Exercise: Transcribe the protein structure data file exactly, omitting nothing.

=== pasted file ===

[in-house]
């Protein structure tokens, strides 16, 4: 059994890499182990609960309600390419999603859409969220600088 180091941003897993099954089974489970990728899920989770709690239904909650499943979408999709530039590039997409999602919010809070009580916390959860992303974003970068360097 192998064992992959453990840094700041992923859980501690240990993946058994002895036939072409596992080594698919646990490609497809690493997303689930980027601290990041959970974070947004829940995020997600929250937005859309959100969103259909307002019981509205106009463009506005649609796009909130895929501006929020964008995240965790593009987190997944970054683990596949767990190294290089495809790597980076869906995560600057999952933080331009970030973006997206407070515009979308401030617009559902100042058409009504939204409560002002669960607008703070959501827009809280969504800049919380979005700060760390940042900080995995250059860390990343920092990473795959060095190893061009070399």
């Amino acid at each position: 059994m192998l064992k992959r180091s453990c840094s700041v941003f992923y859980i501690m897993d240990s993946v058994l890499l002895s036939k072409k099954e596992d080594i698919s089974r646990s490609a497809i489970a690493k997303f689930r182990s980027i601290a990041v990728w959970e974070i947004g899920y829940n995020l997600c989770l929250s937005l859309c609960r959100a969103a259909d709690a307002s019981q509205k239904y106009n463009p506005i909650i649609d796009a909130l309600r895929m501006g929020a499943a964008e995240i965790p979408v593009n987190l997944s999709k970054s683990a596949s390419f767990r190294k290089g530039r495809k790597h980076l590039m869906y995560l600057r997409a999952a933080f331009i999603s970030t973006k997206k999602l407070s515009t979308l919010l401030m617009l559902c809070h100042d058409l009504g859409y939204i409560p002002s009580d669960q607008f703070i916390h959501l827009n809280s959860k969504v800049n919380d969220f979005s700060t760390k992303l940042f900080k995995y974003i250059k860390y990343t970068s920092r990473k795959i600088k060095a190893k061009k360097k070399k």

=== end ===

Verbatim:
[in-house]
């Protein structure tokens, strides 16, 4: 059994890499182990609960309600390419999603859409969220600088 180091941003897993099954089974489970990728899920989770709690239904909650499943979408999709530039590039997409999602919010809070009580916390959860992303974003970068360097 192998064992992959453990840094700041992923859980501690240990993946058994002895036939072409596992080594698919646990490609497809690493997303689930980027601290990041959970974070947004829940995020997600929250937005859309959100969103259909307002019981509205106009463009506005649609796009909130895929501006929020964008995240965790593009987190997944970054683990596949767990190294290089495809790597980076869906995560600057999952933080331009970030973006997206407070515009979308401030617009559902100042058409009504939204409560002002669960607008703070959501827009809280969504800049919380979005700060760390940042900080995995250059860390990343920092990473795959060095190893061009070399």
């Amino acid at each position: 059994m192998l064992k992959r180091s453990c840094s700041v941003f992923y859980i501690m897993d240990s993946v058994l890499l002895s036939k072409k099954e596992d080594i698919s089974r646990s490609a497809i489970a690493k997303f689930r182990s980027i601290a990041v990728w959970e974070i947004g899920y829940n995020l997600c989770l929250s937005l859309c609960r959100a969103a259909d709690a307002s019981q509205k239904y106009n463009p506005i909650i649609d796009a909130l309600r895929m501006g929020a499943a964008e995240i965790p979408v593009n987190l997944s999709k970054s683990a596949s390419f767990r190294k290089g530039r495809k790597h980076l590039m869906y995560l600057r997409a999952a933080f331009i999603s970030t973006k997206k999602l407070s515009t979308l919010l401030m617009l559902c809070h100042d058409l009504g859409y939204i409560p002002s009580d669960q607008f703070i916390h959501l827009n809280s959860k969504v800049n919380d969220f979005s700060t760390k992303l940042f900080k995995y974003i250059k860390y990343t970068s920092r990473k795959i600088k060095a190893k061009k360097k070399k």